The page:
Skip to main content

Illinois gas charges could triple in the next ten years if state regulators do not intervene

A picture of buildings in Chicago on a grey day

May 6, 2024

Media Contact:
Allison MacMunn  |  312.622.4004

Illinois gas charges could triple in the next ten years if state regulators do not intervene
New report warns unchecked pipeline replacement spending could lead to $80 billion stranded asset risk in Illinois

SPRINGFIELD, Ill. — Gas utility customers in Illinois will see the gas system charges on their bills triple in the next decade if regulators do not limit gas utility spending, according to an analysis released today. 

The Future of Gas in Illinois, from the Building Decarbonization Coalition and Groundwork Data, finds that despite stagnant customer growth in recent years and a projected decline in customers in coming years, Illinois’ four largest gas utilities have launched aggressive spending plans costing more than $1 billion each year, causing up to 29% of customers to fall behind on their gas bills, depending on utility. The report finds that by 2050, if gas system spending goes unchecked, gas system charges on residential customer bills could top $650 per month during the winter—set costs that do not even include the cost of gas itself. Without regulator intervention, continued gas system investments will create an $80 billion stranded asset risk that taxpayers could be on the hook for. 

“If gas infrastructure spending continues at this pace, customers will face unaffordable bills just for the costs of the gas system alone, before they’ve used any fuel at all,” said Panama Bartholomy, executive director of the Building Decarbonization Coalition. “The Illinois Commerce Commission can help residents across the state avoid such unmanageable gas bills with a managed, equitable transition to pollution-free, highly efficient home heating options.”

The Illinois Commerce Commission (ICC) recently opened a future of gas proceeding to assess what role gas may play in the state’s clean energy future. The report finds that if the ICC works to limit spending on gas pipelines and implements policies to create a managed, equitable transition off the gas system – the stranded asset risk can be reduced 67% by 2050.

In the Chicago area, replacing just one mile of pipeline can cost customers up to $2.8 million. Utilities are incentivized to overinvest in costly pipeline replacement projects since these investments can be billed to customers over several decades, providing a lucrative return for investors. But such spending on gas infrastructure is increasingly out of touch, as Illinois seeks to cut climate pollution and residents take advantage of federal incentives and begin to move to cleaner, zero-emission technologies. As customers leave the gas system, a shrinking pool of customers will be left to pay the cost of gas utility spending.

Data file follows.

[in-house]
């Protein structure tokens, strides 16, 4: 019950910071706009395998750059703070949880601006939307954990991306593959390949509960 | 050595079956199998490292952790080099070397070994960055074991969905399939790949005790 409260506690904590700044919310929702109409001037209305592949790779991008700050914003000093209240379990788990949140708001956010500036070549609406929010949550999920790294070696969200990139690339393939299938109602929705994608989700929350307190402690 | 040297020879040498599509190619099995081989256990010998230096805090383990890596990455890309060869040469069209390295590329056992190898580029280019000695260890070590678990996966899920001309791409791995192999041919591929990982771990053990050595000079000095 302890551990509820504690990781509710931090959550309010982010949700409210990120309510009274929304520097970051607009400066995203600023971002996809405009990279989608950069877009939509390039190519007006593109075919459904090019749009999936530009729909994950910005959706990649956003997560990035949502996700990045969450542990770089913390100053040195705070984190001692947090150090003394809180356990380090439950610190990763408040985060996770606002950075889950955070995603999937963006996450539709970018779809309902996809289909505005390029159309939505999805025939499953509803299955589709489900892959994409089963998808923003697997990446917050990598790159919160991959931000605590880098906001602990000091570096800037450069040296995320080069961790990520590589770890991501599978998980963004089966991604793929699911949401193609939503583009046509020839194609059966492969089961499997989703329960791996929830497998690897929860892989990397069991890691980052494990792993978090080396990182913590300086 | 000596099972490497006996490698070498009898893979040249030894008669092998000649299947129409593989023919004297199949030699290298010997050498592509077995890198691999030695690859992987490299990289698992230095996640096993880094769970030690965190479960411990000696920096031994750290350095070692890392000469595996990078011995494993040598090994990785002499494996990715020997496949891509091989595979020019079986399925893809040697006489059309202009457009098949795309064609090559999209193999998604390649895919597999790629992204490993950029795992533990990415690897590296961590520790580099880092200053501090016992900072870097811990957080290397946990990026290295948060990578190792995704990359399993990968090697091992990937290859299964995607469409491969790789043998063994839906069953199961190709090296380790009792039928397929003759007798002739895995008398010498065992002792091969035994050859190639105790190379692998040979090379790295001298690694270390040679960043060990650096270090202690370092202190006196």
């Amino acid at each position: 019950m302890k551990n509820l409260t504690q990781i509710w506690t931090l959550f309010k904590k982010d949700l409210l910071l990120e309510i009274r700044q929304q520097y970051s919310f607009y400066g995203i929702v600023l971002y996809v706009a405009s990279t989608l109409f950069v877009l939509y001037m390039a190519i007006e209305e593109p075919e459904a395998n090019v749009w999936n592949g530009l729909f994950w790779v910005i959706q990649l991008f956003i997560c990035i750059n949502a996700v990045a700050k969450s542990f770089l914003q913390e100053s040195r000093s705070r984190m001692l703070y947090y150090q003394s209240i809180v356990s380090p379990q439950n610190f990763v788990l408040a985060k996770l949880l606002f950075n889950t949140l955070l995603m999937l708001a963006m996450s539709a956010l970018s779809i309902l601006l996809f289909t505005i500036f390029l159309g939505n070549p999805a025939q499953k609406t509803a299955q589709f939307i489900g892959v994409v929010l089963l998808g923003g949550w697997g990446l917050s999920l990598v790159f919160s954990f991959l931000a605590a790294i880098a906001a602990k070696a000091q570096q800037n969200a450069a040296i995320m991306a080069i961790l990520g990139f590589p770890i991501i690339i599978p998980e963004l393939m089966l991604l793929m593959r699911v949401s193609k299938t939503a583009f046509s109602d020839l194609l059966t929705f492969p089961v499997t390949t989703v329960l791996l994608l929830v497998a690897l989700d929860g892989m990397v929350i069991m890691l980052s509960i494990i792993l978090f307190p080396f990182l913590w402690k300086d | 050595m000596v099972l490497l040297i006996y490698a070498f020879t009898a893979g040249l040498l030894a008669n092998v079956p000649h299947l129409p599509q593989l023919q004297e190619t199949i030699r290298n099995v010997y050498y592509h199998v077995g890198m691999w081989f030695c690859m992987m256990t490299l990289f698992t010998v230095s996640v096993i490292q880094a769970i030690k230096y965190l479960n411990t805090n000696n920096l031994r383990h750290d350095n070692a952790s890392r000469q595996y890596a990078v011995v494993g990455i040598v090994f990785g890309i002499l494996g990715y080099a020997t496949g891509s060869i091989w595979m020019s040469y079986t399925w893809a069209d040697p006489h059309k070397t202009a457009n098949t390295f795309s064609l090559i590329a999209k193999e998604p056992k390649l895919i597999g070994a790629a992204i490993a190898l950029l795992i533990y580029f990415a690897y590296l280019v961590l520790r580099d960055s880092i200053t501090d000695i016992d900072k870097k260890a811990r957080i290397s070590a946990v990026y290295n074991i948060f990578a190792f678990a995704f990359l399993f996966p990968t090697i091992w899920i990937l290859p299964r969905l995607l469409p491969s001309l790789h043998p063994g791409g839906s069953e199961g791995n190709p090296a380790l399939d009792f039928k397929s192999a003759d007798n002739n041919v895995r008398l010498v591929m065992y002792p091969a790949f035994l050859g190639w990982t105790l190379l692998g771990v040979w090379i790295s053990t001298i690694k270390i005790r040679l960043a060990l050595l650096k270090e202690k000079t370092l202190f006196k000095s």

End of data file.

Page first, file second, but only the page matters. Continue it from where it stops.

Rather than large-scale replacement efforts across thousands of miles of pipelines, the report suggests capital spending on the gas system should prioritize repair and renewal of leak-prone pipe over replacement. Additionally, pipeline decommissioning should be considered as a viable alternative for enhancing public safety, enabling residents to transition to efficient electric heating. 

“The fact is, entire neighborhoods can be decarbonized for less than it costs to replace gas pipelines,” said Bartholomy. “The current pace of gas system spending is simply unsustainable and not aligned with Illinois climate goals. By strategically redirecting gas infrastructure spending toward clean energy solutions like heat pumps and thermal energy networks, Illinois can protect residents from unbearably high bills.”

Without regulators intervening to rein in spending and manage this transition, low-income residents risk being among the last remaining ratepayers to carry the burden of increasing gas delivery charges. To hold rising costs at bay and protect customers, the report recommends that the ICC start cutting back on pipeline replacements today. 

“As is true for regulators across the country, the Illinois Commerce Commission is in a difficult position, but as this report highlights, there are strategies available to them to keep costs in check while aligning the operations of investor-owned gas utilities with the state’s transformational climate goals,” said Dorie Seavey, PhD, report author and Senior Research Scientist at Groundwork Data. 

There are signs the ICC may oblige. Late last year, the Commission paused Peoples Gas’ over-budget pipeline replacement project and lowered proposed rate hikes. 

“Illinois is at a crossroads. Now is the time to invest in a clean energy future. State regulators can secure these investments while protecting customers by reining in gas utility spending and redirecting investments toward the clean energy future we all need and deserve,” Bartholomy added.



The Building Decarbonization Coalition (BDC) unites stakeholders on a path to transform the nation’s buildings through clean energy, using policy, research, market development, and public engagement. The BDC and its members are charting the course to eliminate fossil fuels in buildings to improve people’s health, cut climate and air pollution, prioritize high-road jobs, and ensure that our communities are more resilient to the impacts of climate change. Learn more at